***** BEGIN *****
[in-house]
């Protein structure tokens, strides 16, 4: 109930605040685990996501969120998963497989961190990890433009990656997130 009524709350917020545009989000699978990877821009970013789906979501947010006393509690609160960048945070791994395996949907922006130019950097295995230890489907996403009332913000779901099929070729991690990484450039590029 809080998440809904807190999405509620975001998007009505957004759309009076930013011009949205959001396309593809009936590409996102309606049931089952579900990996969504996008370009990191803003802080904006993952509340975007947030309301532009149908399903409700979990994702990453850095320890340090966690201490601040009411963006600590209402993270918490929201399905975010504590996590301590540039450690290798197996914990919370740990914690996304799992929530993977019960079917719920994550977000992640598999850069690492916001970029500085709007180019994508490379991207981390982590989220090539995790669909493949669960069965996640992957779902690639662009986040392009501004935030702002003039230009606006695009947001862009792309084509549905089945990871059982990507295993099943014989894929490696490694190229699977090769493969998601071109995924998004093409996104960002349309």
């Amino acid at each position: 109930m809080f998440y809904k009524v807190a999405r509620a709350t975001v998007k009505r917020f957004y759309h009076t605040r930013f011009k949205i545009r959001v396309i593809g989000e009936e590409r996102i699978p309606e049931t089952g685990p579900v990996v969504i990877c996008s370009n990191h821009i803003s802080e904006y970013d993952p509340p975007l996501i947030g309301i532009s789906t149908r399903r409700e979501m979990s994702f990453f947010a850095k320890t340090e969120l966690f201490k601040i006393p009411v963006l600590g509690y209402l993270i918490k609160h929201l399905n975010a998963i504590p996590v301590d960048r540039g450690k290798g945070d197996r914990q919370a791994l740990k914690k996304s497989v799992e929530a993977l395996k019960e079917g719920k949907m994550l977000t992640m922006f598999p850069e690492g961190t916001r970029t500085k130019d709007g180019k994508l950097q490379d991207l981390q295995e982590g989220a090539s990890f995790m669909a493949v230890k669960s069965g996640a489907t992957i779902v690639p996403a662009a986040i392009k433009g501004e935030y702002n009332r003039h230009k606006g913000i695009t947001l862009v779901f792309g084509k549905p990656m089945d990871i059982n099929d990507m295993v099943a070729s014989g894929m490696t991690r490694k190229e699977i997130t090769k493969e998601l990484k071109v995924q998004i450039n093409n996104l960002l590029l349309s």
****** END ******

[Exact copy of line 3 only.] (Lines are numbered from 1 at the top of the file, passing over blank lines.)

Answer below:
């Amino acid at each position: 109930m809080f998440y809904k009524v807190a999405r509620a709350t975001v998007k009505r917020f957004y759309h009076t605040r930013f011009k949205i545009r959001v396309i593809g989000e009936e590409r996102i699978p309606e049931t089952g685990p579900v990996v969504i990877c996008s370009n990191h821009i803003s802080e904006y970013d993952p509340p975007l996501i947030g309301i532009s789906t149908r399903r409700e979501m979990s994702f990453f947010a850095k320890t340090e969120l966690f201490k601040i006393p009411v963006l600590g509690y209402l993270i918490k609160h929201l399905n975010a998963i504590p996590v301590d960048r540039g450690k290798g945070d197996r914990q919370a791994l740990k914690k996304s497989v799992e929530a993977l395996k019960e079917g719920k949907m994550l977000t992640m922006f598999p850069e690492g961190t916001r970029t500085k130019d709007g180019k994508l950097q490379d991207l981390q295995e982590g989220a090539s990890f995790m669909a493949v230890k669960s069965g996640a489907t992957i779902v690639p996403a662009a986040i392009k433009g501004e935030y702002n009332r003039h230009k606006g913000i695009t947001l862009v779901f792309g084509k549905p990656m089945d990871i059982n099929d990507m295993v099943a070729s014989g894929m490696t991690r490694k190229e699977i997130t090769k493969e998601l990484k071109v995924q998004i450039n093409n996104l960002l590029l349309s």